In the UK it is a criminal offence to donate sperm for commercial gain, but many men still choose to donate sperm for many other reasons. Whatever your reason, it is important to make sure that careful consideration is given to the circumstances surrounding the way in which your sperm is donated, as this will determine whether or not you are the legal father of any child born using your sperm.
Donations through a HFEA licensed clinic
If you choose to donate your sperm via a Human Fertilisation and Embryology Authority (HFEA) licensed clinic where your sperm will be used by an unknown recipient, then you will not be considered the legal father of any child born using your sperm. Although you will be biologically linked to the child, you will have no parental rights or responsibilities towards them.
Any child born using your sperm will, however, have a right to access certain information about you. If you became a donor before 1 April 2005 then the child is entitled to access non-identifying information about you such as your ethnicity and hair colour. If, however, you became a donor after 1 April 2005, when the child turns 18 they will be entitled to access identifying information about you including your name and address. And since 1 October 2009, you too have the right to access information about any child conceived using your sperm including whether the child is a boy or a girl and also the year that the child was born.
If you decide to donate sperm as a known donor, this can be done either through a HFEA licensed clinic or at home. Whether or not you are the legal father of any child born using your sperm will depend upon the circumstances of the mother at the time the child was conceived.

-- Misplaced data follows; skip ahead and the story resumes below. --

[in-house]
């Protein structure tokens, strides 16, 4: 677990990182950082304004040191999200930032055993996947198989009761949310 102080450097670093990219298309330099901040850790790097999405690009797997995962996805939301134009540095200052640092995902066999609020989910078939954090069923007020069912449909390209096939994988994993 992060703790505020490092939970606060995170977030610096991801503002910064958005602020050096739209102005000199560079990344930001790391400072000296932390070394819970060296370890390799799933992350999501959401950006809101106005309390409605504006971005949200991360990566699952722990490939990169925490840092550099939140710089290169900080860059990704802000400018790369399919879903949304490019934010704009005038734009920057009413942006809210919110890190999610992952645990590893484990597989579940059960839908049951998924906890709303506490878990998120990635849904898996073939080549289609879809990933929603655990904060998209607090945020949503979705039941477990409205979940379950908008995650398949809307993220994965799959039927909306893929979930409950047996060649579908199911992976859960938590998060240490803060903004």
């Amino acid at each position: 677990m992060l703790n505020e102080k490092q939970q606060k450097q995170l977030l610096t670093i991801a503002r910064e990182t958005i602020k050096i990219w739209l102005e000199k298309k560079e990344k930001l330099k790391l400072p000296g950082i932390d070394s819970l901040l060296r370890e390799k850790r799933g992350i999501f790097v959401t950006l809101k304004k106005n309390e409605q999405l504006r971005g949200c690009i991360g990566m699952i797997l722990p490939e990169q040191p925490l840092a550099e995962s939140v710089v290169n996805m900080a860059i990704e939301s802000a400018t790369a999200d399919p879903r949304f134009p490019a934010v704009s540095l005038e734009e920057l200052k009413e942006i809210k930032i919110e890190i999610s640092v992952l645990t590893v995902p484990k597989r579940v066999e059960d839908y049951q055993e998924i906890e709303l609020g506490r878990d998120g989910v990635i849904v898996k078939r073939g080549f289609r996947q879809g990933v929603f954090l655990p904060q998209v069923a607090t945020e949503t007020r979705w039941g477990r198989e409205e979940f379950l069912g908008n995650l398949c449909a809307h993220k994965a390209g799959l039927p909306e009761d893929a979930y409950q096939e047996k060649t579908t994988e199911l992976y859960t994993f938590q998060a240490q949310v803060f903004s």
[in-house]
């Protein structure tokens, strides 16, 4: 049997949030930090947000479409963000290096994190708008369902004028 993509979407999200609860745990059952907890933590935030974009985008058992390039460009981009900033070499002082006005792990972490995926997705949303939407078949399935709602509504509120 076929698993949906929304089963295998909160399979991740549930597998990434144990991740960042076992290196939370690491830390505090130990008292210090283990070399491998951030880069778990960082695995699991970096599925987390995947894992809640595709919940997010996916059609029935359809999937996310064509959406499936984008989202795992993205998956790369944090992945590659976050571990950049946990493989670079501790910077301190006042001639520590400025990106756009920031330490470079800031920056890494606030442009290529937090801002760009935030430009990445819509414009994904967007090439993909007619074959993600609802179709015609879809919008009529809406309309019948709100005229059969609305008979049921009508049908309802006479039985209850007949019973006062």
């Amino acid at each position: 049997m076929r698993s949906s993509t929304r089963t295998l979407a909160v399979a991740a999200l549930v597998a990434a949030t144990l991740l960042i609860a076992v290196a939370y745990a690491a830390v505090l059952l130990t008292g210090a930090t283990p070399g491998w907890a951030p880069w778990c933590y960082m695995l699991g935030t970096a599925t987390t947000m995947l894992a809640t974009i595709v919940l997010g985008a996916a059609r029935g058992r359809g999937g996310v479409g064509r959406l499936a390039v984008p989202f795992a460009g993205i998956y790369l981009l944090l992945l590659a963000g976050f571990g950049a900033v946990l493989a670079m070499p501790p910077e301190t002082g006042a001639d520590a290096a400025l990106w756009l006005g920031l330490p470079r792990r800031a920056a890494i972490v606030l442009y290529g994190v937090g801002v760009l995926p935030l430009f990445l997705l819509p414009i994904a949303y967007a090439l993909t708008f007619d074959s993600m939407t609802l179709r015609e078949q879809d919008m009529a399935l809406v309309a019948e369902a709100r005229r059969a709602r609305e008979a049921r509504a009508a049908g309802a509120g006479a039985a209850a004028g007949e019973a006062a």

You will not be considered the legal father of a child born using your sperm if you donate to:
- A married couple and the child is conceived either at a licensed clinic or at home by artificial means and the husband of the child’s mother consented to the arrangement.
- An unmarried couple and the child is conceived at a HFEA licensed clinic and the relevant HFEA parent forms are signed by mother and intended father.
- A lesbian couple who are married or in a civil partnership and conception takes place after 6 April 2009 either at a licensed clinic or at home by artificial means and the mother’s partner has consented to the arrangement.
- A lesbian couple who are not married or in a civil partnership provided that conception takes place after 6 April 2009 at a licensed clinic and both mothers have signed the relevant HFEA parent forms.
If conception takes place in any other circumstance not included in 1 – 4 above then you will be considered the child’s legal father which means that you will have all the rights and responsibilities associated with being a father. Importantly this means that you may be pursued by the child’s mother for a financial contribution towards the child’s upbringing. The only way that your legal fatherhood can be extinguished is if the intended father applies to adopt the child.
If you are the child’s legal father and you want to play an active role in the child’s life then we recommend that you enter into a sperm donor agreement (see below) and a co-parenting agreement to set out between you and the child’s mother how your child should be raised.
If you are the child’s legal father and you do not want to play an active role in the child’s life then we recommend that you enter into a sperm donor agreement to govern the use of your sperm and outline the role that you intend to play in the child’s life before your sperm is donated.
If you would like any further information about the law surrounding sperm donation, or further information on the services that the Family Team at Lester Aldridge can offer, please contact the Family Team on 01202 786104.